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Soc Sci Med. 1989;29(6):733-42.

The impact of the physical environment on the psychological well-being of office workers.

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Environmental Epidemiology Unit, New York City Department of Health, NY 10013.


This paper examines the relationship between the physical office environment and the psychological well-being of office workers. The results indicate that adverse environmental conditions, especially poor air quality, noise, ergonomic conditions, and lack of privacy, may effect worker satisfaction and mental health. The data also provide substantial evidence that worker assessments of the physical environment are distinct from their assessments of general working conditions, such as work load, decision-making latitude and relationships with other people at work. Stated another way, people who reported problems with the physical environment could not simply be characterized as dissatisfied workers exhibiting a tendency to 'complain' about every aspect of their working conditions. Taken together, these findings lend support to the position that the stress people experience at work may be due to a combination of factors, including the physical conditions under which they labor. Both theoretical and practical considerations arise from these data, including the need for work site based health promotion and stress reduction programs to consider both the physical and psychological design of jobs.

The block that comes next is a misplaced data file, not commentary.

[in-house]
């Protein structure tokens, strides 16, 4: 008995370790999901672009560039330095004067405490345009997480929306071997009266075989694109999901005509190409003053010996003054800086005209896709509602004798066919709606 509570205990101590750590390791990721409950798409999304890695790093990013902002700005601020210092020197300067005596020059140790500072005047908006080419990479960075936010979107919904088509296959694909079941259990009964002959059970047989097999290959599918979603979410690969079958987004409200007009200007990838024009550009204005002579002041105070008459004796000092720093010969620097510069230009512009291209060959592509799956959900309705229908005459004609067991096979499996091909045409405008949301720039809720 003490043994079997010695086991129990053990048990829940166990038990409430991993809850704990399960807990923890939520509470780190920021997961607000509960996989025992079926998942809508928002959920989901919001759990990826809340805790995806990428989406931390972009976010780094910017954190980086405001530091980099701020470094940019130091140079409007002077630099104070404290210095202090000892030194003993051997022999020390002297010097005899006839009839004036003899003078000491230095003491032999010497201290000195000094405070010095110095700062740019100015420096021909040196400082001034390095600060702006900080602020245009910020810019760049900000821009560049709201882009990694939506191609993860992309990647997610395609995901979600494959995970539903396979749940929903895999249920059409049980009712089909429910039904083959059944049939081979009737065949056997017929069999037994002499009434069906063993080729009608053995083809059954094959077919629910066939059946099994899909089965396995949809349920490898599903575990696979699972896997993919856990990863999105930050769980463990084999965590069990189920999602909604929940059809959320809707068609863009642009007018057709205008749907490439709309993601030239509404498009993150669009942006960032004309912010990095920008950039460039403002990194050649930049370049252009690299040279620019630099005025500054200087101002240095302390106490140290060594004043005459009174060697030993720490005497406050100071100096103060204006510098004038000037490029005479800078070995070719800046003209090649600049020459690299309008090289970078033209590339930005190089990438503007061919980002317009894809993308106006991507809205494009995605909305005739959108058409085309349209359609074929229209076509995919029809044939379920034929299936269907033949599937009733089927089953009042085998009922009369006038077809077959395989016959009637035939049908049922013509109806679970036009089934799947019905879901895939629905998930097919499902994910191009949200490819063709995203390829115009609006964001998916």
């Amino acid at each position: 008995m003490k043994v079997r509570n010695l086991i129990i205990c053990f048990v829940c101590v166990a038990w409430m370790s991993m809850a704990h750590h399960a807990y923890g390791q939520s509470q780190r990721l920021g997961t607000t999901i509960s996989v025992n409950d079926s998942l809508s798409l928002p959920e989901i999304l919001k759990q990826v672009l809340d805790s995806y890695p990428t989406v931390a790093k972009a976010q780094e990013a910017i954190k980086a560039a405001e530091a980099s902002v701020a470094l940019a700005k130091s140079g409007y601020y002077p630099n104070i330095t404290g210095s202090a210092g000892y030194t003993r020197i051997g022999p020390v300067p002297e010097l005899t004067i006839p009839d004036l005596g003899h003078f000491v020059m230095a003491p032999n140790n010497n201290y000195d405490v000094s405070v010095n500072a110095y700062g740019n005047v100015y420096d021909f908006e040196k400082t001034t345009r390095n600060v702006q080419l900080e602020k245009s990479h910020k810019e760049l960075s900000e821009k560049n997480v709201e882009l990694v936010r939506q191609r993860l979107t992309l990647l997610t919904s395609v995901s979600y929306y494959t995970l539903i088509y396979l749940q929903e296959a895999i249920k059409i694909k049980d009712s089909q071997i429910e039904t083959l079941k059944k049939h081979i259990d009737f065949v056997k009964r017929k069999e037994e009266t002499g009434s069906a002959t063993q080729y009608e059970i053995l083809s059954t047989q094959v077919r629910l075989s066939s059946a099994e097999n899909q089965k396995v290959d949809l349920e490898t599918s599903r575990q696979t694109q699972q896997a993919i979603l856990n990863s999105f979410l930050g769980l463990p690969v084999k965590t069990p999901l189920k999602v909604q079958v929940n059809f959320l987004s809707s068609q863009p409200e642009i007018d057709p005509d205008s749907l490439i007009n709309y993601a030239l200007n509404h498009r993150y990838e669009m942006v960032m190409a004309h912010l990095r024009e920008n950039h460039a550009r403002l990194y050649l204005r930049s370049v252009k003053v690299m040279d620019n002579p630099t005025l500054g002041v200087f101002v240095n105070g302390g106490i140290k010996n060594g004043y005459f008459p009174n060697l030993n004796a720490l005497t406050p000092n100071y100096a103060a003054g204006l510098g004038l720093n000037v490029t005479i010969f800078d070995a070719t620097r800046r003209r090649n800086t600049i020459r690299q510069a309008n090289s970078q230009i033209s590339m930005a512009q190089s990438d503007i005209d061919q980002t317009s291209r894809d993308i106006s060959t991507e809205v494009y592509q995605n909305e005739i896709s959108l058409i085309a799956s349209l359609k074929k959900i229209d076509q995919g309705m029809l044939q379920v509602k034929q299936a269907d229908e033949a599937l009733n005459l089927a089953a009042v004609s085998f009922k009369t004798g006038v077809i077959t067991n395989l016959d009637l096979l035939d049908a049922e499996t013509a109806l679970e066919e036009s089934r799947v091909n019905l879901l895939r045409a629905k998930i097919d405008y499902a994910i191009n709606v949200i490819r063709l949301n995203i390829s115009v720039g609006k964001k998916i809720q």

[Indexed for MEDLINE]

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